Posted 12/19/2008 7:51:25 PM
Time for another Monster Post. Grab a drink, this is a long one.
I've lived on my own before -- In the dorms and barracks in the Air Force. I pretty much ate out or went to the chow hall. Sometimes if I was particularly motivated, I'd fire up the George Foreman "Grill" and cook a burger at my desk. I wasn't supposed to do any cooking in the Dorm, but I did it anyway.
Now I don't have a chow hall to go to, and I have to fend for myself. I went around the apartment and made mental notes of all the things that "should be here" and bought them. I missed a few. For example, the only kind of soap I thought to buy was for the Dishwasher. Those of you who know me will understand :)
Dad, you're an excellent cook. Apparently, it's not a genetic trait, or I should have paid more attention when you were preparing dinner. Given the actual meaning of "cook", I've cooked two things so far: Beef (Hamburger Helper) and Chicken (Shake 'n Bake). I got the beef right the second time, and expect to get the chicken right next time.
The Hamburger Helper was fairly simple. A few complications arose but were easily circumvented. For example, the first step reads:
Brown ground beef in 10-inch skillet; drain.
I've never been involved in a conversation in which brown was used as a verb. I know in the world of cooking it's sometimes a noun (i.e. Hash Browns), but it's generally an adjective. Wow, that's a versatile word.
Of course, by the time I had bothered to read it, the beef was already sitting in the pan and waiting for me to do something to it. So I assumed that brown meant "Begin the cooking process, stopping when it gets brown". Boy, was I wrong.
In step 2, I was to add the milk, water, pasta, and sauce mix. As many of you know, the beef stopped "cooking" at that point. I kept checking it and kept it cooking until the beef looked good on the inside, but the rest came out well-done. I'm a medium-rare kind of guy.
While I'm on the topic, how exactly does one flip tiny pieces of ground beef? The spatula is too large and clumsy; I ended up using the spatula as a wall and flipped them with a fork.
Then I got to step 3, which read:
Reduce heat; cover and simmer about 10 minutes, stirring occasionally, until pasta is tender.
Remove from heat and uncover (sauce will thicken as it stands).
Great, I hadn't thought to buy a "pan cover". None of my pans came with covers, and I had used the only large one to do the cooking. Nothing I had left could cover it, except the largest of three "baking pans", which I always referred to as "cookie sheets" in the past.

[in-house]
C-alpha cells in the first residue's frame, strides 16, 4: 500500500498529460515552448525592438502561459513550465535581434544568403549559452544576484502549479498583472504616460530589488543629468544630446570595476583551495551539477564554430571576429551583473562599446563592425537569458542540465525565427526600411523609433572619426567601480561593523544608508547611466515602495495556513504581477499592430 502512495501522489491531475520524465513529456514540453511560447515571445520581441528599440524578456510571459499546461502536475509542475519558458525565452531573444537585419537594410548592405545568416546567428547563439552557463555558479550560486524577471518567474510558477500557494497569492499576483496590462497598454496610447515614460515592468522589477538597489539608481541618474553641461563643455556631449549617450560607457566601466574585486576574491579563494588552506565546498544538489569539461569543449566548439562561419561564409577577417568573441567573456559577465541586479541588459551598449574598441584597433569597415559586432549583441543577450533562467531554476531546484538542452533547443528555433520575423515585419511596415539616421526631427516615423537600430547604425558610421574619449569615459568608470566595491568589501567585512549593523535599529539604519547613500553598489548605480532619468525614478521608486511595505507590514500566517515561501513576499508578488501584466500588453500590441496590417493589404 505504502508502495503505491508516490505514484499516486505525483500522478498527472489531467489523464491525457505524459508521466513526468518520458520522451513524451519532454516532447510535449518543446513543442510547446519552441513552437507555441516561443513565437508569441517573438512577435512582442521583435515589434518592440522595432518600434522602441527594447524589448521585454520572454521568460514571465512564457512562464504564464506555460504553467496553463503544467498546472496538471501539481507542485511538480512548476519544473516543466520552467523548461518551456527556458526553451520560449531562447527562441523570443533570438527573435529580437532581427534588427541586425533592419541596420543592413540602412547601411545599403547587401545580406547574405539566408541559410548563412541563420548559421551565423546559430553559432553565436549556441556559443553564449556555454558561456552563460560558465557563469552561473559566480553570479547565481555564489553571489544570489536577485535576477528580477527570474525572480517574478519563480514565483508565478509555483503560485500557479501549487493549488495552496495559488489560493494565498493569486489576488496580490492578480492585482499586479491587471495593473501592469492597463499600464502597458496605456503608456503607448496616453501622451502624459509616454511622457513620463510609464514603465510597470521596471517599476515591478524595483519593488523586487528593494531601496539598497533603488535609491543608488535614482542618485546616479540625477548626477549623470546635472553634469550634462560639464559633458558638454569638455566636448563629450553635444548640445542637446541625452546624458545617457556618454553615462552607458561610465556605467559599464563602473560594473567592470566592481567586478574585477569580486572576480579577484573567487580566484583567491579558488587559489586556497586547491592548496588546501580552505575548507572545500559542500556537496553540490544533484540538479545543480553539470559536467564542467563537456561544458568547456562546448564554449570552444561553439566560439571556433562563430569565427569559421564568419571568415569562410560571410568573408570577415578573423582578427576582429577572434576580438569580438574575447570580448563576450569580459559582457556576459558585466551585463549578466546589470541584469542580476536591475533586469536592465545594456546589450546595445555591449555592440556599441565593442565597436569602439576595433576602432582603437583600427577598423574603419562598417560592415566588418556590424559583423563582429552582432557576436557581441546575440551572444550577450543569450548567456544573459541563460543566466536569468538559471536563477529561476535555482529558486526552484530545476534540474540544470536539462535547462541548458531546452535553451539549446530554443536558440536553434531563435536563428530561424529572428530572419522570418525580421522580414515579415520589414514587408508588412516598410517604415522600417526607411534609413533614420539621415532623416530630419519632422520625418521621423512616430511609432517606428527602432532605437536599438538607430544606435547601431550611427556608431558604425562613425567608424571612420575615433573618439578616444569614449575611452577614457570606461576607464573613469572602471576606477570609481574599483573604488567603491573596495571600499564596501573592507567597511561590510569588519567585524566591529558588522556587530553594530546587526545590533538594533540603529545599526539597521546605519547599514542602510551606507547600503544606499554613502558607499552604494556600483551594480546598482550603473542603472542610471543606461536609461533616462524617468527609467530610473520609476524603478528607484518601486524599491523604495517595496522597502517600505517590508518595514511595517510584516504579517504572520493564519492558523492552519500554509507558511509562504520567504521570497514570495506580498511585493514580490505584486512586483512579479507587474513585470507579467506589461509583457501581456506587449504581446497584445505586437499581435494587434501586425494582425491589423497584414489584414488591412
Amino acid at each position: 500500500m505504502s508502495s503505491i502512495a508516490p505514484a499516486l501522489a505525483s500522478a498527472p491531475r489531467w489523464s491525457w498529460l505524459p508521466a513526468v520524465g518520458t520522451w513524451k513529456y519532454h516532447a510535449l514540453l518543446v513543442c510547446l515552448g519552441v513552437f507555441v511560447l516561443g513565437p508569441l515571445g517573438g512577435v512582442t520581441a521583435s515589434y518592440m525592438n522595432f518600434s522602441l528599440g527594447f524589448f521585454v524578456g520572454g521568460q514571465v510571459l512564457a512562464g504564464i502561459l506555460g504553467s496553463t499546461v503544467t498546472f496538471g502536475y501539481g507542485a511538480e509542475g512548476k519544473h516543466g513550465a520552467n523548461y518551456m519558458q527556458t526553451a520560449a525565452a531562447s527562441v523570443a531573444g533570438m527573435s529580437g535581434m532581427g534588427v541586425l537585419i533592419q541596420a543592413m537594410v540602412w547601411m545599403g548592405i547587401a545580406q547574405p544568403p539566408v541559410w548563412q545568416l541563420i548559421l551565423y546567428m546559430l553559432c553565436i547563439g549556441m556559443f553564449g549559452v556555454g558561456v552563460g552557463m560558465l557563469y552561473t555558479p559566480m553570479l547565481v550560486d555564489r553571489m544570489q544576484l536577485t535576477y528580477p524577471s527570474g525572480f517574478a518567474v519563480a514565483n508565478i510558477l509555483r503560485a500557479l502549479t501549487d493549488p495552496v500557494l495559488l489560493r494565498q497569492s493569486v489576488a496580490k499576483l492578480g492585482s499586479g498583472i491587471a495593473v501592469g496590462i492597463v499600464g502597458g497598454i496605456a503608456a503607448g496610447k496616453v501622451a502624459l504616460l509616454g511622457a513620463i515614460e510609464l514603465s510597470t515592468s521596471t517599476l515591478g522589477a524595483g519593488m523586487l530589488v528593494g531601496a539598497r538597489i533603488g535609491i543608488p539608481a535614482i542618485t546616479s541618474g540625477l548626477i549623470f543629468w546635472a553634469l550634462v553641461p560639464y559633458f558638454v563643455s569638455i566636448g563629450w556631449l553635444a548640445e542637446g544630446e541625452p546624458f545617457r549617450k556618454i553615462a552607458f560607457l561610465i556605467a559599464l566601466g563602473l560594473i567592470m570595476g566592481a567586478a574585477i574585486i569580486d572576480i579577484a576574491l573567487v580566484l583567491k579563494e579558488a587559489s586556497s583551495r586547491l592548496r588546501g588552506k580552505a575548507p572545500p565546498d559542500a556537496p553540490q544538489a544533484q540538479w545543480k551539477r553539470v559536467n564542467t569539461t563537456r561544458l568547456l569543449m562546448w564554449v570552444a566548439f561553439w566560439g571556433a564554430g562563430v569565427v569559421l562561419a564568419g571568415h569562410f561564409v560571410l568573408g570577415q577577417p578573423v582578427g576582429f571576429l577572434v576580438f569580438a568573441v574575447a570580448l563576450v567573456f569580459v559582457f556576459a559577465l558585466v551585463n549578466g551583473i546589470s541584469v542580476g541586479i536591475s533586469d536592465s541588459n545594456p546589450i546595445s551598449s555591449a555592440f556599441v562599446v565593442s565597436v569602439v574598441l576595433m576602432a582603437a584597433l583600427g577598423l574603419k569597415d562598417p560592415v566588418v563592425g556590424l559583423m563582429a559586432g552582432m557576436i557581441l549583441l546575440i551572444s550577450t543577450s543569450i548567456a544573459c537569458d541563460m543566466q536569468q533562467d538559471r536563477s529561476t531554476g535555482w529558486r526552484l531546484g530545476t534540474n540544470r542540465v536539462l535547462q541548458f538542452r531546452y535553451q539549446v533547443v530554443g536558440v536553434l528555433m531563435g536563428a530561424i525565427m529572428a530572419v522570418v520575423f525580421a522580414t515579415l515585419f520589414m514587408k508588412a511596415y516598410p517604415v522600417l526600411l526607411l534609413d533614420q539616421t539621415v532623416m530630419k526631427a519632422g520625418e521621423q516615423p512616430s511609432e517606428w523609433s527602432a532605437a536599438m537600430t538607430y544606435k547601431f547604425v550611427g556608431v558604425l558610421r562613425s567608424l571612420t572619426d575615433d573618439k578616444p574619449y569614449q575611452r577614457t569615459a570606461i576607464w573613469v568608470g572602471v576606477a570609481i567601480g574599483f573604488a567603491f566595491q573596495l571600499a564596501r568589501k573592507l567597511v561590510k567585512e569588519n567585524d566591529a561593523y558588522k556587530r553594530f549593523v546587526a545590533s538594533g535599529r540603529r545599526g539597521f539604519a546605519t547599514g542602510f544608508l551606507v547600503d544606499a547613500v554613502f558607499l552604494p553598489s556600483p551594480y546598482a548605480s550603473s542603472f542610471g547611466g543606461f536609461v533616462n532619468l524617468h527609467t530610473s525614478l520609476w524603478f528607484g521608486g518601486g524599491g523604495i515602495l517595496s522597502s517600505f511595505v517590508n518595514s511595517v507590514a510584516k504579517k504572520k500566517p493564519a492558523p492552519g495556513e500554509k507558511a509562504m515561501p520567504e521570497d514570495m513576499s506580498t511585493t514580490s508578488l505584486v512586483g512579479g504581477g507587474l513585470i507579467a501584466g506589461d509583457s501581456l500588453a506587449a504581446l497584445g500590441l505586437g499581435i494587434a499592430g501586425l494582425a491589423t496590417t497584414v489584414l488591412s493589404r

A brief observation of the physics involved indicated that covering the pan with a cookie sheet would cause a fair amount of sauce and/or grease to spit and subsequently fly between the pan rim and the cookie sheet "bottom", resulting in a big mess. So I just didn't cover it and reduced the temperature so it wouldn't spit as much. It took longer, but it cooked. Lesson learned.
Today was my first foray into the world of cooking chicken. I've never tried to cook chicken before, and the media would have me believe that my choices are either cooking it to charcoal levels, or contracting salmonella. The chicken's packaging didn't come with any cooking instructions, but the Shake 'n Bake did. So I followed them:
Preheat oven to 400F.
[...Assorted instructions on preparing the chicken...]
Bake at 400F in an ungreased or foil-lined 15x10x1-inch baking pan until cooked through.
Bone-in: 45 minutes
Boneless: 20 minutes
"OK, I have thawed, boneless chicken here", I pondered; "I'll cook it at 400F for 20 minutes, cut it in the thickest part and see how it looks."
Apparently the good people at Kraft failed to account for chicken thickness. These were fairly thick chicken breasts; perhaps I should have cut them in half down the middle, resulting in six smaller chicken chunks.
So after 20 minutes passed, I dutifully opened the oven and observed my work in progress. I didn't have to cut it; it was obvious that the chicken was raw. I let it continue to cook, rechecking at five minute intervals.
While the chicken was cooking, I googled for further instructions. The good people at Yahoo Answers provided my answer: 30-40 minutes, until the juices "run clear". Well, the juices don't run when the chicken's just sitting there on the cookie sheet, but I digress.
At 35 minutes, it looked semi-okay. I decided to pull it out of the oven and cut it to observe the middle, and possibly figure out how to run the juices to see if they were clear. It looked fine, and the juices dripping under it were clear, so I took it out.
Unfortunately, I hadn't thought to buy oven mitts; though I did pick up some dish towels. I grabbed the only remaining clean one and used that. No injury resulted, though I got a face full of hot air.
Looked fine inside. I let it cool, turn off the oven, and enabled the exhaust fan. I cleaned the raw oils and such off the knife I had been using and used that to transport the largest breast of all to a plate. I sat down and cut my first piece.
I cooked it nearly twice as long as suggested. It looked cooked. The excess Shake n'Bake was literally burnt. Yet somehow, the meat itself was flabbier and lighter in color than chicken I've eaten in the past. The difference in color was apparent under the amber living room light, but not under the white kitchen light. Intriguing.
Mass media had a large part in my upbringing, so I'm rightfully paranoid about getting Mad Chicken Disease or some such nonsense. So I tore off some excess breading (I applied it wrong so it caked on the exterior of the chicken) and threw it back in the oven. Rinse, wash, repeat.
Another ten minutes and I tried again, this time taking a bite. The first thought that ran through my mind as I partook in the delicacy of unknown safety levels was "Now that's fucking cooked." Not too dry, either. Okay, so when they say 20 minutes, they mean 45. Lesson learned.
Don't like my language? Does this look like a site for kids? What is this, 1850? Bah, I use it in moderation.